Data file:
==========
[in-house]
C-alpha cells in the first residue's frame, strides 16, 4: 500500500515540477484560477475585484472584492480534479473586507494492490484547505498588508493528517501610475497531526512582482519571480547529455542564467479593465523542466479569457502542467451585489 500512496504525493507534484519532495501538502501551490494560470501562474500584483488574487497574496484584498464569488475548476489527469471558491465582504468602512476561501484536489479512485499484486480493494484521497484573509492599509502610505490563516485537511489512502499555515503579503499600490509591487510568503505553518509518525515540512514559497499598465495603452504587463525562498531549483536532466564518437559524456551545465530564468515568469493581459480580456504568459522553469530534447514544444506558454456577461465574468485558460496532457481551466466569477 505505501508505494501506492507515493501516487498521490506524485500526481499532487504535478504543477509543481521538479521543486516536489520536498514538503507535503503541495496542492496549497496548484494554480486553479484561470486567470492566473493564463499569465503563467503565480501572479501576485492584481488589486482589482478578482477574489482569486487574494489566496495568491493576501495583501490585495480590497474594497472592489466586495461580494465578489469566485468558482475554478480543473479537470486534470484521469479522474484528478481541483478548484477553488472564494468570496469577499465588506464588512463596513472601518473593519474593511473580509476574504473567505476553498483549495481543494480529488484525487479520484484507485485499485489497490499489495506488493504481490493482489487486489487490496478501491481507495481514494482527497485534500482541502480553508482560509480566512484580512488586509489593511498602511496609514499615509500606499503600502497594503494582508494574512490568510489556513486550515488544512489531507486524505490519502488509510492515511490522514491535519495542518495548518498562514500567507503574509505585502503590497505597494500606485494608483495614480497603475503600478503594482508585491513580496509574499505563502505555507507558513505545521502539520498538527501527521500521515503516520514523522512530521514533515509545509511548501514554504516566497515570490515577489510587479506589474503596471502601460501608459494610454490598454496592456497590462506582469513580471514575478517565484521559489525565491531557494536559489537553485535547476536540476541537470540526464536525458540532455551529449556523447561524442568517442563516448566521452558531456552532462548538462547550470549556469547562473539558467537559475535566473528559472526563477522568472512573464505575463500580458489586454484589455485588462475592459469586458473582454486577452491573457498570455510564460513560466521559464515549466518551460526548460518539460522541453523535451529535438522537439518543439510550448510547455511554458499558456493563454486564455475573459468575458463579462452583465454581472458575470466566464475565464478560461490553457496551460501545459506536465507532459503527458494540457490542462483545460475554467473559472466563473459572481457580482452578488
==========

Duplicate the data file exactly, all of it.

[in-house]
C-alpha cells in the first residue's frame, strides 16, 4: 500500500515540477484560477475585484472584492480534479473586507494492490484547505498588508493528517501610475497531526512582482519571480547529455542564467479593465523542466479569457502542467451585489 500512496504525493507534484519532495501538502501551490494560470501562474500584483488574487497574496484584498464569488475548476489527469471558491465582504468602512476561501484536489479512485499484486480493494484521497484573509492599509502610505490563516485537511489512502499555515503579503499600490509591487510568503505553518509518525515540512514559497499598465495603452504587463525562498531549483536532466564518437559524456551545465530564468515568469493581459480580456504568459522553469530534447514544444506558454456577461465574468485558460496532457481551466466569477 505505501508505494501506492507515493501516487498521490506524485500526481499532487504535478504543477509543481521538479521543486516536489520536498514538503507535503503541495496542492496549497496548484494554480486553479484561470486567470492566473493564463499569465503563467503565480501572479501576485492584481488589486482589482478578482477574489482569486487574494489566496495568491493576501495583501490585495480590497474594497472592489466586495461580494465578489469566485468558482475554478480543473479537470486534470484521469479522474484528478481541483478548484477553488472564494468570496469577499465588506464588512463596513472601518473593519474593511473580509476574504473567505476553498483549495481543494480529488484525487479520484484507485485499485489497490499489495506488493504481490493482489487486489487490496478501491481507495481514494482527497485534500482541502480553508482560509480566512484580512488586509489593511498602511496609514499615509500606499503600502497594503494582508494574512490568510489556513486550515488544512489531507486524505490519502488509510492515511490522514491535519495542518495548518498562514500567507503574509505585502503590497505597494500606485494608483495614480497603475503600478503594482508585491513580496509574499505563502505555507507558513505545521502539520498538527501527521500521515503516520514523522512530521514533515509545509511548501514554504516566497515570490515577489510587479506589474503596471502601460501608459494610454490598454496592456497590462506582469513580471514575478517565484521559489525565491531557494536559489537553485535547476536540476541537470540526464536525458540532455551529449556523447561524442568517442563516448566521452558531456552532462548538462547550470549556469547562473539558467537559475535566473528559472526563477522568472512573464505575463500580458489586454484589455485588462475592459469586458473582454486577452491573457498570455510564460513560466521559464515549466518551460526548460518539460522541453523535451529535438522537439518543439510550448510547455511554458499558456493563454486564455475573459468575458463579462452583465454581472458575470466566464475565464478560461490553457496551460501545459506536465507532459503527458494540457490542462483545460475554467473559472466563473459572481457580482452578488